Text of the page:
If your business idea has a strong social or environmental mission at its heart, it might well make a great social enterprise!
As we become more socially and politically conscious, many consumers are keen to vote with their wallet. Providing a product or service that’s ethical and helps your community is a great way to stand out from the crowd while earning some serious good karma.
Why start a social enterprise?
Social enterprises combine business smarts with making a difference in the community. Unlike charities, they turn a profit; unlike companies, doing good is at the core.
A social enterprise solves a problem and delivers social dividends. No matter what form it takes, it provides a measurable benefit for the community: for example, employing people who are overlooked by other businesses.
How to form a social enterprise
Social enterprise is actually something of an umbrella term; the British government offers several business structures for budding social entrepreneurs.
Community interest companies (CICs)
For many people, CICs are almost synonymous with social enterprise. They are essentially a special subset of limited company. While they are registered with Companies House in the same way, they pledge their assets to the community and there is a limit on how much they can pay shareholders. They have a well-defined purpose and are regulated by a dedicated government office.
Setting up as a co-operative is another popular option. Co-ops are run by and for their members, usually local to a specific area. They work particularly well for shops – the structure works well for suppliers, workers and shoppers alike. For example, you could set up a restaurant that buys its produce from local growers and shares the profits.
Charities and charitable incorporated organisations (CIOs)
If your main objective is simply to help and not to make money, consider registering as a charity. In order to qualify, you must meet one of the government’s charitable purposes as outlined in the 2011 Charity Act.
Limited companies, sole traders and partnerships
These are the most familiar business structures, and do not have the same obligations as those listed above. If delivering a benefit is difficult to measure or you’re simply more interested in the business side of things, there’s nothing wrong with registering as a limited company or sole trader and helping the community on your own terms.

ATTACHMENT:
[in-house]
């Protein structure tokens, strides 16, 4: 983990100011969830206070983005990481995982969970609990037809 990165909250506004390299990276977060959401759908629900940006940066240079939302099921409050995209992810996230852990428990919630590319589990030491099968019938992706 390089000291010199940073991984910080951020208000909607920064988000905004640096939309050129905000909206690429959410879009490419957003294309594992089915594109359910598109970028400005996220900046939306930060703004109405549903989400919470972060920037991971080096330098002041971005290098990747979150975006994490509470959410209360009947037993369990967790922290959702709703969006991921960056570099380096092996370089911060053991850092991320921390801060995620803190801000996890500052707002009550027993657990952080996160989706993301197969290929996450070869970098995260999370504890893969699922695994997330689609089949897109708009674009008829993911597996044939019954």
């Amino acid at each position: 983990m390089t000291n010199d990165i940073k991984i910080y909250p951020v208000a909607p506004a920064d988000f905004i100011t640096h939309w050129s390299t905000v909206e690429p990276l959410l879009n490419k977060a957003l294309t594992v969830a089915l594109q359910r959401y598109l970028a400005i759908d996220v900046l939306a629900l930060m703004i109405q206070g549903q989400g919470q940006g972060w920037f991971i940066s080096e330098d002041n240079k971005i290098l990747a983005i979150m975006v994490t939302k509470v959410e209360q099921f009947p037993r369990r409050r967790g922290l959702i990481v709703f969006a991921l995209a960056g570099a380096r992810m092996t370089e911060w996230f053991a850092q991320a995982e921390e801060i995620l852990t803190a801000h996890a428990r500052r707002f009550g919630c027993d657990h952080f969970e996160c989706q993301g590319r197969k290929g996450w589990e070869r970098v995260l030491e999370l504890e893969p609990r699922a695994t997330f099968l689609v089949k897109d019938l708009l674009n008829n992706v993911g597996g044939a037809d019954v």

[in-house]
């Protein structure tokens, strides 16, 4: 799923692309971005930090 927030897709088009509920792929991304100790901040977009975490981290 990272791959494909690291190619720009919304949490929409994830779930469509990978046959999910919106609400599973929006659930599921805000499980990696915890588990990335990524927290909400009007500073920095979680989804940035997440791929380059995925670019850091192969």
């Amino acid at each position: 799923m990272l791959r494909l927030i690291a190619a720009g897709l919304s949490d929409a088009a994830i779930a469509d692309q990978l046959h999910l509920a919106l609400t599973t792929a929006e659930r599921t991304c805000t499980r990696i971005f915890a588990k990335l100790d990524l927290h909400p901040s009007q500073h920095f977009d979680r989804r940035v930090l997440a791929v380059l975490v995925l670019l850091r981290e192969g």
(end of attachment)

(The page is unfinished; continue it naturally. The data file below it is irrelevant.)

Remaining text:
Unincorporated associations are ideal for non-profit groups like sports clubs. You needn’t register or report to the government unless you start turning a profit, in which case you’ll need to pay corporation tax and file a company tax return in the same way as a limited company.
What else do I need to know about social enterprises?
Running a social enterprise comes with heavy expectations of transparency and accountability, so it’s important to keep your social mission at the forefront of everything you do.
Social Enterprise UK says that social enterprises should, among other guidelines, have a clear mission, reinvest the majority of their profits and make most of their money through trade.
Examples of social enterprises
The Big Issue is by far one of the biggest social enterprises in the UK, as well as one of the oldest. Founded in 1991, it offers a legitimate income to homeless people and helps them to reintegrate into society.
FareShare works with producers and retailers to reclaim food that would otherwise go to waste and redistributes it to charities around the country, especially food banks.
The Soap Co. trains and employs blind, disabled and otherwise disadvantaged people to make sustainable luxury body care products. They currently employ over 100 people and aim to create 60 new jobs every year.
The Golden Company trains young Londoners in beekeeping and enterprise, helping them to develop and sell their own products at Borough Market.
bio-bean collects used coffee grounds from businesses and processes them into biomass for fuel. Costa Coffee alone sends roughly 3,000 tonnes of grounds per year.